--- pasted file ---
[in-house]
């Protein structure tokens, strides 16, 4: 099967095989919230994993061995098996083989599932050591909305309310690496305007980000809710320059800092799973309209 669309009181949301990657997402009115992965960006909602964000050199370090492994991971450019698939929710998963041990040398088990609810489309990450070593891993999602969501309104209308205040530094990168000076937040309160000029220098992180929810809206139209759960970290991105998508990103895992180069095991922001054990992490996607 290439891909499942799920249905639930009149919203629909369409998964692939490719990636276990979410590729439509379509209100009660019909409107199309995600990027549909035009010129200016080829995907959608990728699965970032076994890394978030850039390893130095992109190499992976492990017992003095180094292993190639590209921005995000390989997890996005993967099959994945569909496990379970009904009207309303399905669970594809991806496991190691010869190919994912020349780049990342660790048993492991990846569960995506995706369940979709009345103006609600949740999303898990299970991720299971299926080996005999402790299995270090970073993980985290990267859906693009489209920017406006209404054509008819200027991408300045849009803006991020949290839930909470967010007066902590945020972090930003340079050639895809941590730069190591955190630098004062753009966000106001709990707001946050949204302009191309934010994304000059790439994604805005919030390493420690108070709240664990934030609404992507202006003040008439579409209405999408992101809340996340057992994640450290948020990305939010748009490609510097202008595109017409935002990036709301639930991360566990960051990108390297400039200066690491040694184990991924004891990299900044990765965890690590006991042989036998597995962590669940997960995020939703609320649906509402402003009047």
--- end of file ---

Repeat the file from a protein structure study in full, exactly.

[in-house]
């Protein structure tokens, strides 16, 4: 099967095989919230994993061995098996083989599932050591909305309310690496305007980000809710320059800092799973309209 669309009181949301990657997402009115992965960006909602964000050199370090492994991971450019698939929710998963041990040398088990609810489309990450070593891993999602969501309104209308205040530094990168000076937040309160000029220098992180929810809206139209759960970290991105998508990103895992180069095991922001054990992490996607 290439891909499942799920249905639930009149919203629909369409998964692939490719990636276990979410590729439509379509209100009660019909409107199309995600990027549909035009010129200016080829995907959608990728699965970032076994890394978030850039390893130095992109190499992976492990017992003095180094292993190639590209921005995000390989997890996005993967099959994945569909496990379970009904009207309303399905669970594809991806496991190691010869190919994912020349780049990342660790048993492991990846569960995506995706369940979709009345103006609600949740999303898990299970991720299971299926080996005999402790299995270090970073993980985290990267859906693009489209920017406006209404054509008819200027991408300045849009803006991020949290839930909470967010007066902590945020972090930003340079050639895809941590730069190591955190630098004062753009966000106001709990707001946050949204302009191309934010994304000059790439994604805005919030390493420690108070709240664990934030609404992507202006003040008439579409209405999408992101809340996340057992994640450290948020990305939010748009490609510097202008595109017409935002990036709301639930991360566990960051990108390297400039200066690491040694184990991924004891990299900044990765965890690590006991042989036998597995962590669940997960995020939703609320649906509402402003009047």